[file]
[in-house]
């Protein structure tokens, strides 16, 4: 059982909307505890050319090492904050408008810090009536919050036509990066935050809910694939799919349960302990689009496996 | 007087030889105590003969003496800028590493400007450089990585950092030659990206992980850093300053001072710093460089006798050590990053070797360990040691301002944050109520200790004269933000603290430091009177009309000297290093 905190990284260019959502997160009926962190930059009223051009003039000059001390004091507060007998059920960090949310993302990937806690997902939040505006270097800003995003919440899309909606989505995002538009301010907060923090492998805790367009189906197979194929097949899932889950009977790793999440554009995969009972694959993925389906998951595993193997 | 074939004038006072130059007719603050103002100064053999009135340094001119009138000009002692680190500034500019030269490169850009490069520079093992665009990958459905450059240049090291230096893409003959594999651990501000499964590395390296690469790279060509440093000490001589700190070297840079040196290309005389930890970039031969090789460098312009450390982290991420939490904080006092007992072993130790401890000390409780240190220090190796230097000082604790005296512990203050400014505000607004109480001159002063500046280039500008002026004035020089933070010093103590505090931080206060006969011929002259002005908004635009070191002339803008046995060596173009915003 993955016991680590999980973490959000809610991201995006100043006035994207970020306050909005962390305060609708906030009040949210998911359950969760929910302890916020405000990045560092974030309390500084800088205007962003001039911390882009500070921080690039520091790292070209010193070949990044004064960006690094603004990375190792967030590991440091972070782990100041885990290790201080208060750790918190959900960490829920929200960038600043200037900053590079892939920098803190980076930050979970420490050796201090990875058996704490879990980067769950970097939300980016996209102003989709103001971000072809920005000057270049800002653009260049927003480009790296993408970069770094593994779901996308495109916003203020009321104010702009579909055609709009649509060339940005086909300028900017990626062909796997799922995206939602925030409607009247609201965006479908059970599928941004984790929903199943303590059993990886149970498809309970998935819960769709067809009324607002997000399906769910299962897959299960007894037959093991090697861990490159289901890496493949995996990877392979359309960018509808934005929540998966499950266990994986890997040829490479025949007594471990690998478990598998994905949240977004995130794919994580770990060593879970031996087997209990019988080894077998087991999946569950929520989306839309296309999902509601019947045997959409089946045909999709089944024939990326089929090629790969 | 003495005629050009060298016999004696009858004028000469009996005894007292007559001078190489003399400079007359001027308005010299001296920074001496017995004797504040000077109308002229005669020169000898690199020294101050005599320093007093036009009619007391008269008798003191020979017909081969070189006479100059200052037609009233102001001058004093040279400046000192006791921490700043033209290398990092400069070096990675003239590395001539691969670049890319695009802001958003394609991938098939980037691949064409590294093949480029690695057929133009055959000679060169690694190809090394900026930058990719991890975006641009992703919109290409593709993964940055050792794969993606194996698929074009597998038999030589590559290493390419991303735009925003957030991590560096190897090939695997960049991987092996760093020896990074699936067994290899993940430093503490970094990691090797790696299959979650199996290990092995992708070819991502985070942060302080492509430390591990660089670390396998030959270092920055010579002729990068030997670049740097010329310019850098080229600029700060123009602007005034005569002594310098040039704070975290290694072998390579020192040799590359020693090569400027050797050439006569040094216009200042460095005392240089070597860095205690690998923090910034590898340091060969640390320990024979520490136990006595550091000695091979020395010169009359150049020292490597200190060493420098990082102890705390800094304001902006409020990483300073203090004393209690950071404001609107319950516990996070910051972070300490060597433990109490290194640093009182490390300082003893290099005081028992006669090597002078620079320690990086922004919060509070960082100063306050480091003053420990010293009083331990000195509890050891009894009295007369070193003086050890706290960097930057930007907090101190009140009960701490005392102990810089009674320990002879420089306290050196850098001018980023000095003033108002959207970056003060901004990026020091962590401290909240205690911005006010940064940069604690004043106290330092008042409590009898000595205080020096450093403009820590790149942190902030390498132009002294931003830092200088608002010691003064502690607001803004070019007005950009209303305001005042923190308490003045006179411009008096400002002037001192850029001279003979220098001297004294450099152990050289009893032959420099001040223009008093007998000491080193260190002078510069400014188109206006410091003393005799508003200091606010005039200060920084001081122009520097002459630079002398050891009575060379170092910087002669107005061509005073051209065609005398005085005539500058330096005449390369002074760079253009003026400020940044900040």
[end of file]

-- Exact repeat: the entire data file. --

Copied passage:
[in-house]
């Protein structure tokens, strides 16, 4: 059982909307505890050319090492904050408008810090009536919050036509990066935050809910694939799919349960302990689009496996 | 007087030889105590003969003496800028590493400007450089990585950092030659990206992980850093300053001072710093460089006798050590990053070797360990040691301002944050109520200790004269933000603290430091009177009309000297290093 905190990284260019959502997160009926962190930059009223051009003039000059001390004091507060007998059920960090949310993302990937806690997902939040505006270097800003995003919440899309909606989505995002538009301010907060923090492998805790367009189906197979194929097949899932889950009977790793999440554009995969009972694959993925389906998951595993193997 | 074939004038006072130059007719603050103002100064053999009135340094001119009138000009002692680190500034500019030269490169850009490069520079093992665009990958459905450059240049090291230096893409003959594999651990501000499964590395390296690469790279060509440093000490001589700190070297840079040196290309005389930890970039031969090789460098312009450390982290991420939490904080006092007992072993130790401890000390409780240190220090190796230097000082604790005296512990203050400014505000607004109480001159002063500046280039500008002026004035020089933070010093103590505090931080206060006969011929002259002005908004635009070191002339803008046995060596173009915003 993955016991680590999980973490959000809610991201995006100043006035994207970020306050909005962390305060609708906030009040949210998911359950969760929910302890916020405000990045560092974030309390500084800088205007962003001039911390882009500070921080690039520091790292070209010193070949990044004064960006690094603004990375190792967030590991440091972070782990100041885990290790201080208060750790918190959900960490829920929200960038600043200037900053590079892939920098803190980076930050979970420490050796201090990875058996704490879990980067769950970097939300980016996209102003989709103001971000072809920005000057270049800002653009260049927003480009790296993408970069770094593994779901996308495109916003203020009321104010702009579909055609709009649509060339940005086909300028900017990626062909796997799922995206939602925030409607009247609201965006479908059970599928941004984790929903199943303590059993990886149970498809309970998935819960769709067809009324607002997000399906769910299962897959299960007894037959093991090697861990490159289901890496493949995996990877392979359309960018509808934005929540998966499950266990994986890997040829490479025949007594471990690998478990598998994905949240977004995130794919994580770990060593879970031996087997209990019988080894077998087991999946569950929520989306839309296309999902509601019947045997959409089946045909999709089944024939990326089929090629790969 | 003495005629050009060298016999004696009858004028000469009996005894007292007559001078190489003399400079007359001027308005010299001296920074001496017995004797504040000077109308002229005669020169000898690199020294101050005599320093007093036009009619007391008269008798003191020979017909081969070189006479100059200052037609009233102001001058004093040279400046000192006791921490700043033209290398990092400069070096990675003239590395001539691969670049890319695009802001958003394609991938098939980037691949064409590294093949480029690695057929133009055959000679060169690694190809090394900026930058990719991890975006641009992703919109290409593709993964940055050792794969993606194996698929074009597998038999030589590559290493390419991303735009925003957030991590560096190897090939695997960049991987092996760093020896990074699936067994290899993940430093503490970094990691090797790696299959979650199996290990092995992708070819991502985070942060302080492509430390591990660089670390396998030959270092920055010579002729990068030997670049740097010329310019850098080229600029700060123009602007005034005569002594310098040039704070975290290694072998390579020192040799590359020693090569400027050797050439006569040094216009200042460095005392240089070597860095205690690998923090910034590898340091060969640390320990024979520490136990006595550091000695091979020395010169009359150049020292490597200190060493420098990082102890705390800094304001902006409020990483300073203090004393209690950071404001609107319950516990996070910051972070300490060597433990109490290194640093009182490390300082003893290099005081028992006669090597002078620079320690990086922004919060509070960082100063306050480091003053420990010293009083331990000195509890050891009894009295007369070193003086050890706290960097930057930007907090101190009140009960701490005392102990810089009674320990002879420089306290050196850098001018980023000095003033108002959207970056003060901004990026020091962590401290909240205690911005006010940064940069604690004043106290330092008042409590009898000595205080020096450093403009820590790149942190902030390498132009002294931003830092200088608002010691003064502690607001803004070019007005950009209303305001005042923190308490003045006179411009008096400002002037001192850029001279003979220098001297004294450099152990050289009893032959420099001040223009008093007998000491080193260190002078510069400014188109206006410091003393005799508003200091606010005039200060920084001081122009520097002459630079002398050891009575060379170092910087002669107005061509005073051209065609005398005085005539500058330096005449390369002074760079253009003026400020940044900040």